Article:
Now that we have a 'design' and an algorithm for the cosmic balloon, it is easy to apply it some cosmological problems. The first application is about the discussion on the 'cosmic teardrop' or 'cosmic heart'^{[1]} between GK and Physicist during the design phase of the cosmic balloon. Here are some numerically correct illustrations of the scenarios discussed, taken out of a spreadsheet.
The surface of the expanding balloon represents the entire cosmos at any particular time. Figure 1 (right) represents just a slice here, with the circumference of the circle representing 3D space. The interior and exterior of the balloon is a hyperdimension into which the balloon expands or deflates.
When we look back in time (to distant sources), we essentially look 'inside' the balloon  not really inside it, because the balloon was just smaller at earlier times and we are still looking along the surface of the smaller and smaller balloon. The red and blue curves are photons coming from (say) our east and west sides, with the colors just to distinguish between them when they overlap in some scenarios.
This is easily simulated on the cosmic balloon. We just trace the paths of photons backwards along the surface of the shrinking balloon until we find the place where they originated (or until we find the BB!). For every time step, photons move a distance cΔt towards us along the surface of the balloon. Whether they approach or recede from us depends on the expansion rate and their distance from us.
For our present cosmos, even taking its minimum size, the 'heart' formed by the rays is not very remarkable  it is stretched very thin. The photons originated at the time of transparency of the cosmos (the CMB epoch), around 400,000 years after the BB, which is 'at the origin', for all practical purposes.
The balloon radius is 100 Gly, (shown on a linear scale) and the time of photon travel is 13.7 Gy. The 'twogigayearrings' show that the expansion was originally very fast, then slowed down somewhat and is lately picking up speed again. This is understood in terms of the effect of matter domination at earlier epochs and vacuum energy domination at later epochs. The two dotted radial lines represent where the regions of the photon emissions are today  a proper distance of 46 Gly from us. When those photons were emitted (or rather were released to move freely), the source regions were only 42 million light years way from us, just over 1000 times closer than today.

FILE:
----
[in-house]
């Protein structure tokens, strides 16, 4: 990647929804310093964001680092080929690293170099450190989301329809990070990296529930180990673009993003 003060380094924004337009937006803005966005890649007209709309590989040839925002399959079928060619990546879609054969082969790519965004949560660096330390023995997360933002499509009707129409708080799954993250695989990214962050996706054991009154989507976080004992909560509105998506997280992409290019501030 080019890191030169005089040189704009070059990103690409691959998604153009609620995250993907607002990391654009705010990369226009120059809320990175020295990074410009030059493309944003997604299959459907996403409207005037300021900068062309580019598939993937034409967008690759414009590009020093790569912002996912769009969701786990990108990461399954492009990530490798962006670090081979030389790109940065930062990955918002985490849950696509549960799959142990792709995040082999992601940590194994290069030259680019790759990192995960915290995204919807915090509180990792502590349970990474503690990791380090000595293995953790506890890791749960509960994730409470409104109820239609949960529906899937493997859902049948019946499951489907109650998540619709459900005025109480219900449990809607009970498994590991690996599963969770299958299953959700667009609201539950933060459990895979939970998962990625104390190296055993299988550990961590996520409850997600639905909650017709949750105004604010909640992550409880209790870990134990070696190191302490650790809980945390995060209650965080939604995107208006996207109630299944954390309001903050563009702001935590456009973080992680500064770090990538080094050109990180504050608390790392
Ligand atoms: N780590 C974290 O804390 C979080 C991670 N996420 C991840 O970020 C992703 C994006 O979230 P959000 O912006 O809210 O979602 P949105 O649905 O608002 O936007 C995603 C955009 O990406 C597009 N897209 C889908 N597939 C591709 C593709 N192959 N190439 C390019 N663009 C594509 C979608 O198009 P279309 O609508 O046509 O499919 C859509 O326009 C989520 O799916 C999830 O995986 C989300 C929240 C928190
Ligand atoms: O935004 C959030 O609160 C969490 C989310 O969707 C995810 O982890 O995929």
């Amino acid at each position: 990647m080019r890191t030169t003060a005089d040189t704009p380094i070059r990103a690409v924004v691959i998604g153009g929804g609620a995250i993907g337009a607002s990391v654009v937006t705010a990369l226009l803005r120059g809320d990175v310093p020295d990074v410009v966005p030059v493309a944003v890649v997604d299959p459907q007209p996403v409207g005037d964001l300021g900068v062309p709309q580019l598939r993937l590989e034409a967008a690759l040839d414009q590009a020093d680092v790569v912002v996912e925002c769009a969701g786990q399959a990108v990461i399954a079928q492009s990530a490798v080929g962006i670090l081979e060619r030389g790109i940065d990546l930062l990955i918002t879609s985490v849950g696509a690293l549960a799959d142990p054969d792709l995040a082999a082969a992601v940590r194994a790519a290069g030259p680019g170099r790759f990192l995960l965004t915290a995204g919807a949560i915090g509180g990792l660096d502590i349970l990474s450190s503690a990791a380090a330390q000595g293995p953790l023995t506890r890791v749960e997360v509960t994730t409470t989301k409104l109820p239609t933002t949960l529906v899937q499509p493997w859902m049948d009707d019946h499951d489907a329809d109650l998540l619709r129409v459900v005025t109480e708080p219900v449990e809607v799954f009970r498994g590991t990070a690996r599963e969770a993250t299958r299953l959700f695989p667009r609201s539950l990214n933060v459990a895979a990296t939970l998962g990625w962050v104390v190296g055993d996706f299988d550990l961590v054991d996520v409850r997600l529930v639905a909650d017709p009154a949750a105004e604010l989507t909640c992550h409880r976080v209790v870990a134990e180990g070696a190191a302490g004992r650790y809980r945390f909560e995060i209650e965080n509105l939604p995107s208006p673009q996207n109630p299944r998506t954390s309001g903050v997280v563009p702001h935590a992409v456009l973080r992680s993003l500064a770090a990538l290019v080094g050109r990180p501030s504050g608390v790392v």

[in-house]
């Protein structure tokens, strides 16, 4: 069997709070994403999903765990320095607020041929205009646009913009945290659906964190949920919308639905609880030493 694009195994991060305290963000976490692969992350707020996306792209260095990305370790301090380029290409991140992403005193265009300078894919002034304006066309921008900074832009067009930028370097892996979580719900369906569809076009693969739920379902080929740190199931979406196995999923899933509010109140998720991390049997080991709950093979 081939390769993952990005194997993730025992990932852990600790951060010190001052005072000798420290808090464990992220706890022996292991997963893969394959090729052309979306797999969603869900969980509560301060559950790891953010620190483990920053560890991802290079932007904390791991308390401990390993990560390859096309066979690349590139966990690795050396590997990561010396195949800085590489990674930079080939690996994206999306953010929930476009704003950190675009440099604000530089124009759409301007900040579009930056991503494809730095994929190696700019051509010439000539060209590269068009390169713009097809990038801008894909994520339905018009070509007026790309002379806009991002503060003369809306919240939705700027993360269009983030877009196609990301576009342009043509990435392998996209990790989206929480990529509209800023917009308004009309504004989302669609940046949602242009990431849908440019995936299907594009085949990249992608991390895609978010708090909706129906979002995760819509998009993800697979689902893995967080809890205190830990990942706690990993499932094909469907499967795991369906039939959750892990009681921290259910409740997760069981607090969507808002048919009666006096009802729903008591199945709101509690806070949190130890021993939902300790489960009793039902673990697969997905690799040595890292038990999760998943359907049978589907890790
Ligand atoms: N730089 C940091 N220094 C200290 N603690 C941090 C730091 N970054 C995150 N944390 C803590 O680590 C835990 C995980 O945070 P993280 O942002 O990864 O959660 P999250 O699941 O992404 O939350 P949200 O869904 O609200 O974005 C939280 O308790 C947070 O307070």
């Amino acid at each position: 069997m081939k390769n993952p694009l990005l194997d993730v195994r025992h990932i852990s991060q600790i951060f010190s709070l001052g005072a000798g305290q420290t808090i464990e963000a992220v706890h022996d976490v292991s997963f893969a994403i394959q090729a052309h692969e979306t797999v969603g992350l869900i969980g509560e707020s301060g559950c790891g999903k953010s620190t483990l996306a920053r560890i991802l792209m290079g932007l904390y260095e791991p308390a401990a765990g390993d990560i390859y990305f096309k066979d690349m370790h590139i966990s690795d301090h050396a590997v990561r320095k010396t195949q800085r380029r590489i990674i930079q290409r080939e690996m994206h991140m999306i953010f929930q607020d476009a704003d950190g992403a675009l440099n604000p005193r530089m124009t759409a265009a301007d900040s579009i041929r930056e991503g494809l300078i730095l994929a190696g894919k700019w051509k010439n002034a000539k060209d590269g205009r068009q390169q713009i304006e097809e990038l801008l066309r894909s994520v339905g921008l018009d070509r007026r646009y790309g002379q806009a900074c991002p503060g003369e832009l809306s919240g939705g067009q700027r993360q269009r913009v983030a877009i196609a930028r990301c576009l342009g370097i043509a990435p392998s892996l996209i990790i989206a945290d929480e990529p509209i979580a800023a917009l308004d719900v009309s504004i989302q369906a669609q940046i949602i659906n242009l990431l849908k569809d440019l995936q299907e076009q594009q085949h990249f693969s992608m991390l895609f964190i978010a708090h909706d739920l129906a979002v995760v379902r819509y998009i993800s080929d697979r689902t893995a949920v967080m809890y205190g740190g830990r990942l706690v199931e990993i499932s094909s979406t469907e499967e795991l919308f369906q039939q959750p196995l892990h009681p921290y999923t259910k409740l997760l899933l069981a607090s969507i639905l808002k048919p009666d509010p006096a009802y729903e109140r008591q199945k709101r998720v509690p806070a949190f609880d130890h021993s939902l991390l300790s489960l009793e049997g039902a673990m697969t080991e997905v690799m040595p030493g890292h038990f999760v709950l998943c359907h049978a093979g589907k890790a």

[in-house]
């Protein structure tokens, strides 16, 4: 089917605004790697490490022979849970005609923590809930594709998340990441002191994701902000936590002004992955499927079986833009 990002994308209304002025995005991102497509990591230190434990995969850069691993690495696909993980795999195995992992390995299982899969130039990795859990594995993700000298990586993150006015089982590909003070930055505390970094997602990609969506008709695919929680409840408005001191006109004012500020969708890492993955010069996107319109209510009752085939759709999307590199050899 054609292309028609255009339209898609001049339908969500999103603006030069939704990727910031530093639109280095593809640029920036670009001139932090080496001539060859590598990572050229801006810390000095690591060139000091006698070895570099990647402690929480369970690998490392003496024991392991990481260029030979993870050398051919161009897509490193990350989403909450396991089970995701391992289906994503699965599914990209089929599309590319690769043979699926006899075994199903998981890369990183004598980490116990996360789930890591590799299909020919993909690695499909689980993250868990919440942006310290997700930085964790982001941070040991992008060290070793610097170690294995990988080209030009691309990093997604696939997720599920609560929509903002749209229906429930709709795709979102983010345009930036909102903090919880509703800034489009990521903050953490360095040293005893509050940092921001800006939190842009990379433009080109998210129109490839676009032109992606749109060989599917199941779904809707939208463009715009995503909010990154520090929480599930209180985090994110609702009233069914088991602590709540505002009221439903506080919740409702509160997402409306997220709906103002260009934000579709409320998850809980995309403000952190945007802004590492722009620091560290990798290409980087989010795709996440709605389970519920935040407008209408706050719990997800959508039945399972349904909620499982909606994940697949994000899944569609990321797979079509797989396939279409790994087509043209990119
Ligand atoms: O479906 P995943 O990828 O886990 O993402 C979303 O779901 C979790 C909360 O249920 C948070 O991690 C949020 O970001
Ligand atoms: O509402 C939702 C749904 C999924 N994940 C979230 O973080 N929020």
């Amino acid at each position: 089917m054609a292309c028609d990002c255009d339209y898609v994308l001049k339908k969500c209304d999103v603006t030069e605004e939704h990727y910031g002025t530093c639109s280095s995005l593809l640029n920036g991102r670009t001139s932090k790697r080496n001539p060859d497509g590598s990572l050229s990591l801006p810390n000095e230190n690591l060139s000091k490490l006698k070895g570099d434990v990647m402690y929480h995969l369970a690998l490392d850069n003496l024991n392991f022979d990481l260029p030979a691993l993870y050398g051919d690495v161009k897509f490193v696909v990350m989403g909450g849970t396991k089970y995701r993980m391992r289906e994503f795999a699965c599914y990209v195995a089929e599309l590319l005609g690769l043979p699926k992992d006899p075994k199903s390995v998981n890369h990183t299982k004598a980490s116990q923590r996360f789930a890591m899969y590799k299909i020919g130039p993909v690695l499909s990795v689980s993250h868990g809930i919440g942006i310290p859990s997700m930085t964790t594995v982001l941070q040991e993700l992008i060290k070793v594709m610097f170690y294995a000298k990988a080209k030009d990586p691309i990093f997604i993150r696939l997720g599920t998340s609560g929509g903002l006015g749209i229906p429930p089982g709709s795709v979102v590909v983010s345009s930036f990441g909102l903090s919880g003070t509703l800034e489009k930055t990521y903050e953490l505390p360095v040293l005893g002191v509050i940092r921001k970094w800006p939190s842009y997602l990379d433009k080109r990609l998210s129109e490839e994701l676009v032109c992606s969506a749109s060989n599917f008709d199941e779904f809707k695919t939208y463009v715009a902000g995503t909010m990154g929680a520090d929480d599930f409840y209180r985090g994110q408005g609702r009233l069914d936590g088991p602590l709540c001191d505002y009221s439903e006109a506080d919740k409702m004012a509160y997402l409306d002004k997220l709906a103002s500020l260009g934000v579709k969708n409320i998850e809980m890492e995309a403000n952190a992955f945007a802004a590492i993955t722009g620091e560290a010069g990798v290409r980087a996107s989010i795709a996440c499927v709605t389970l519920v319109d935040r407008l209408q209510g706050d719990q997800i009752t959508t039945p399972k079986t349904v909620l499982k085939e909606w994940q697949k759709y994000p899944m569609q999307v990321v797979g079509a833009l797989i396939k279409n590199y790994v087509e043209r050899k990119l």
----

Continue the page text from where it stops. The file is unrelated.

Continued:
The only way to get a fuller 'cosmic heart' (as discussed in the previous thread) is to slow the expansion down to a crawl. This will happen with a flat Einsteinde Sitter universe, but it takes an extremely long time. Interestingly, there is a matter+vacuum solution to the Friedman equations that does exactly that within a 'reasonable' time (Figure 2, left). With matter energy making up 50% of the critical density and vacuum energy 200% of critical density (case 0.5,0,2.0), the expansion essentially 'stops' at 50 Gly radius  it actually approaches the 50 Gly radius asymptotically. For a period roughly the age of our present universe, the expansion would continue, but then the rate drops off towards zero. This would have made the CMB photons to travel almost the radius of the total cosmos, arriving after some 150 Gy. The halfcircumference of the circle is ~165 Gly.
If we let the time continue for long enough (and if nothing disturbs the nearequilibrium, almost static situation), the 'heart' spreads around the balloon and eventually the origins overlap as shown in Figure 3 (right). For this scenario, it happens after roughly 200 Gy. This scenario means that we could have observed the same region by looking into opposite directions in the sky.
Apart from the first (present day) scenario, these may be hypothetical cases, but it illustrates the power of the cosmic balloon model rather well. It is quite simple to model and results like these flows very easily from it.
As an aside, the requirement for this situation is not so far from the observed case. There is no theoretical reason why the cosmological constant could not have been some three times higher and the matter density around double what we deduce today. However, there are observations that seem to rule out such a set of parameters.
Jorrie
[1] The 'cosmic teardrop' of observable space appears when the expanding universe is presented on a flat spacetime diagram, as shown in Figure 13.2 from Relativity4Engineers (shown in Figure 4, right). The parabola is equivalent to the surface of the hypersphere above.
The main reason for not seeing the 'comic heart' in publications is the fact that one is bound to the hypersphere and cannot show time properly on it. The 'teardrop' view does not suffer from that drawback. However, there are also certain drawbacks in the flat spacetime representation, like how a closed universe would be pictured.
My 'twogigayearring' trick is a way around the time problem. The 'cosmic heart' originally earned its name from taking a flat LCDM cosmos, where the scale of R_{0} is arbitrary and setting R_{0} to a convenient value like the Hubble radius (13.7 Gly). It gives this pretty heart shape trace for the CMB photons (Figure 5, right). Much nicer than the 'streamlined bomb' shape when the proper (minimum) R_{0 }is used, as in the main figure above.
The 'teardrop' is essentially just this 'heart', with the circular coordinates flattened out.
J

Re: Cosmic Balloon Application: the Cosmic Heart